Thought . . . I love this work by William Congdon that is on the cover of your Worship Program this morning. Congdon was a New York artist in the 1940 and 50s. He was part of that great modern art movement of Abstract Expressionism. He had moved away from figurative painting to abstraction, or maybe better said, expressionistic distillation. He doesn’t want you to see the literal Jesus, but it’s the Jesus energy that he lays bare for us to see.

It’s not a naked Jesus. But it’s a Jesus that has been sheared down, splintered down into streaks of wild compassionate energy. It’s a reminder that the life of Jesus, including his death and resurrection, cannot be, should not be literalized by people of faith. In the man Jesus a lightning bolt of divine energy hit the earth. It was the energy of love and compassion. The energy of grace and forgiveness. The energy of creative love and transformation.

Congdon captures this beautifully, and well he should, because unlike so many of his contemporaries who went down a road of self-destruction, Congdon moved to Italy and eventually had a profound conversion experience to Christianity. He painted several crucifixions, trying again and again to get to the naked energy of divine love. In some ways, I think all religious experience / conversion experience / faith experience moves people to a place of nakedness. It’s an awakening to what is most important. I see that in this painting. You don’t see a literal Jesus, but a Jesus that is creative, transforming energy. Again, it’s nakedness.


Thought . . . Sometimes joy takes us to our essence. Suffering distills us. We see that in the life of Jesus. But every now and then moments of profound joy can help us discover the essence of God. The essence of life. It can be a simple day. A quiet moment. It can be a private moment. But when we feel ourselves touched with joy it almost always feels miraculous.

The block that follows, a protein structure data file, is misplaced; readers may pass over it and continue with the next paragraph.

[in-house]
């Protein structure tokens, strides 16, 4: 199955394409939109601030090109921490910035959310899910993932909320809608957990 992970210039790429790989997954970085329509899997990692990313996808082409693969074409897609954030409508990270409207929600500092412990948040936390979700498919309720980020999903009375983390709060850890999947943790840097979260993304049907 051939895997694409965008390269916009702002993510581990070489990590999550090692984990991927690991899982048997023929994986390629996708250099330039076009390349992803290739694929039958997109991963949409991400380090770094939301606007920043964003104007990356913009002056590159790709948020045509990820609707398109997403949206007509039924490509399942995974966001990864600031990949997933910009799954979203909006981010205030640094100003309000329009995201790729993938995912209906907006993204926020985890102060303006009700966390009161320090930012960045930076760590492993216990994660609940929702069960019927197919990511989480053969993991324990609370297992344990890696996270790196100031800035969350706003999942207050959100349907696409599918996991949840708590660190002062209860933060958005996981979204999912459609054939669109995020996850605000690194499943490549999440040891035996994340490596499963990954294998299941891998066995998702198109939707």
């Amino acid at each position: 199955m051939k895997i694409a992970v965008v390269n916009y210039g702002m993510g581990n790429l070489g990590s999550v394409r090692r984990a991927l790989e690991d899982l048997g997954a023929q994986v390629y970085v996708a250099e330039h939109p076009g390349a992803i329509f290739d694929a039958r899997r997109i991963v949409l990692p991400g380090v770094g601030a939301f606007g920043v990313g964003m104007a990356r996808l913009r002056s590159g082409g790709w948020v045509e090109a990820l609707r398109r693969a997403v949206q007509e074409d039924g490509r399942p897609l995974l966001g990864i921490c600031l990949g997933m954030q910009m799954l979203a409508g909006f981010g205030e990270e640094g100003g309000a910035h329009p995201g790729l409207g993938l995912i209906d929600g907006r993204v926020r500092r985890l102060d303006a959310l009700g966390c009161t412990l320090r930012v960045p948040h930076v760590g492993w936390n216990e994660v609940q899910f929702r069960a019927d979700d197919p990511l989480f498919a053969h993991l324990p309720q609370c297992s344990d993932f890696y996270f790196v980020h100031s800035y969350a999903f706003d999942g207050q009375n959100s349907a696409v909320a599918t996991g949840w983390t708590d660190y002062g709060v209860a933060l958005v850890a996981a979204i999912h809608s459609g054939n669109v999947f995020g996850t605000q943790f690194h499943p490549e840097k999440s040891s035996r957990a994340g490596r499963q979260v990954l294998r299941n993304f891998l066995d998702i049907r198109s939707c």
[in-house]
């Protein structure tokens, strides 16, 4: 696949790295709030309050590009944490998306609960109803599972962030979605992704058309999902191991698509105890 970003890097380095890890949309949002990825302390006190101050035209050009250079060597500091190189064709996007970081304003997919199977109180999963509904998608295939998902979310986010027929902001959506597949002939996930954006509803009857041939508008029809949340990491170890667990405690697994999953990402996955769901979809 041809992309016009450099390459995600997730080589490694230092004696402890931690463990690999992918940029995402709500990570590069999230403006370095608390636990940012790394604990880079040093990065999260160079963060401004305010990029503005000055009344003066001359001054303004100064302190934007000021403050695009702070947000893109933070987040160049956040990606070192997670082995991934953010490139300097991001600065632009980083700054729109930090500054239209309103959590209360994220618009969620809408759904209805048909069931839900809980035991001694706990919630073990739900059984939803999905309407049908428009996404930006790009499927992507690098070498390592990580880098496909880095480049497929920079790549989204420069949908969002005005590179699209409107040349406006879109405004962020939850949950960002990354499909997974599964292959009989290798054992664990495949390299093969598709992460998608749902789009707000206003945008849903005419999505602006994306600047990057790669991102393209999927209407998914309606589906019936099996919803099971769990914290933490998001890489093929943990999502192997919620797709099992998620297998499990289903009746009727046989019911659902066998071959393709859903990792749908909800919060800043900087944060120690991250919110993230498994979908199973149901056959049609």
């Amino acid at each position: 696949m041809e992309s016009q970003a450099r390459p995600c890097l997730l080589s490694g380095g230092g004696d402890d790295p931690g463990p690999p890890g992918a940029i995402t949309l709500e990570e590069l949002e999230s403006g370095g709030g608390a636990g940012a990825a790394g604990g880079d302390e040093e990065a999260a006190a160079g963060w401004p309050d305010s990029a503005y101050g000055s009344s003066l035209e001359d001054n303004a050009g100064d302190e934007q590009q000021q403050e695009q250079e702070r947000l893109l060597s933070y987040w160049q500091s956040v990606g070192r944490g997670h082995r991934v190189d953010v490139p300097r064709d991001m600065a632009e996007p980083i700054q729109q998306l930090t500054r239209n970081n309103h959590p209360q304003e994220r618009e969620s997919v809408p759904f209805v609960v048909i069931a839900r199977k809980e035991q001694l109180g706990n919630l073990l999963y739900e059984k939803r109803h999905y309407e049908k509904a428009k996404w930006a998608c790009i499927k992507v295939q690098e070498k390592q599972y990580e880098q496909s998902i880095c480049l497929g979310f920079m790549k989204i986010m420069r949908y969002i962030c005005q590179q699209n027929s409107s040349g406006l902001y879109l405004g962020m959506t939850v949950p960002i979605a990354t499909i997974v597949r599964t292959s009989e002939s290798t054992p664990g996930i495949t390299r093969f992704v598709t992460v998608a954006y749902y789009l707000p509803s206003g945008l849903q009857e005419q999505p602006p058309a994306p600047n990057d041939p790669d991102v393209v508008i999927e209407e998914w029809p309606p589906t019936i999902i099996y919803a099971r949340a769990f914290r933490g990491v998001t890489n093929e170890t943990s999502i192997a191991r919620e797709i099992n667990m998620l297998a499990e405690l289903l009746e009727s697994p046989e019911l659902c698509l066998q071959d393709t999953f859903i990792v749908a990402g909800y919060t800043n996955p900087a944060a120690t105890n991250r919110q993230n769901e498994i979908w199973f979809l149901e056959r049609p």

Some days we look for joy. But other days’ joy finds us. It’s like a small star landing on our head. And we think: “I’m happy / I’m grateful / I’m connected to the Universe / I am content!” And so one of my favorite naked poems is by William Carlos Williams. Williams was a family physician during the day and worked very long hours and then he would come home and write poetry at night. But you get a glimpse into his private life here. It’s titled “Danse Russe.” And it goes like this:

If when my wife is sleeping and the baby and Kathleen are sleeping
and the sun is a flame-white disc in silken mists
above shining trees, –
if I in my north room dance naked, grotesquely before my mirror
waving my shirt round my head and singing softly to myself:
“I am lonely, lonely.
I was born to be lonely,
I am best so!”
If I admire my arms, my face, my shoulders, flanks, buttocks against the yellow drawn shades, –
Who shall say I am not
the happy genius of my household?

Now, maybe your thing is not dancing in the bedroom. Maybe your thing is singing in the shower. Or maybe your thing is listening to music. Or maybe your thing is going to a yoga class. Or maybe your thing is taking a walk in the evening. Or maybe your thing is sitting in this sanctuary on a Sunday morning and enjoying God’s peace that passes all understanding. But when joy finds us it is like discovering our essence, if only for a few minutes, it is like discovering our essential humanity. Nakedness. Nakedness.

Friends . . . this is the first and probably last sermon I’ll ever preach about nakedness. But as we move through this next week of Lent let me remind you . . . one of the traditional stations of the cross used in the Catholic Church for prayer and meditation asks us to pause and consider that Jesus was stripped naked. But through his nakedness, vulnerability and openness . . . something of God flowed from him to us.

And I think the same is true for us too. It’s only when we risk becoming naked that something flows through us and to us. We risk showing our thoughts and feelings. We risk sharing our creativity and love. And so take some risks with yourself this week. Spend some time in prayer. Open yourself to joy. Embrace a long-delayed grief. Tell a friend what they mean to you. Help a stranger. Reach out for some help in your life. Yes, there’s a little risk to it . . . and it might feel like being naked . . . but sometimes nakedness is the very thing we’re called to experience.

Let me end with this . . . in the book of Job you find this wonderful passage that says- “Naked I was born and naked I shall die.” And I would say sometimes in between, we have to find the courage to be naked, too. (And just to make sure I’m not misunderstood this morning . . . you don’t have to take your clothes off to be naked!) I love you all. Let’s risk loving one another this week. Amen.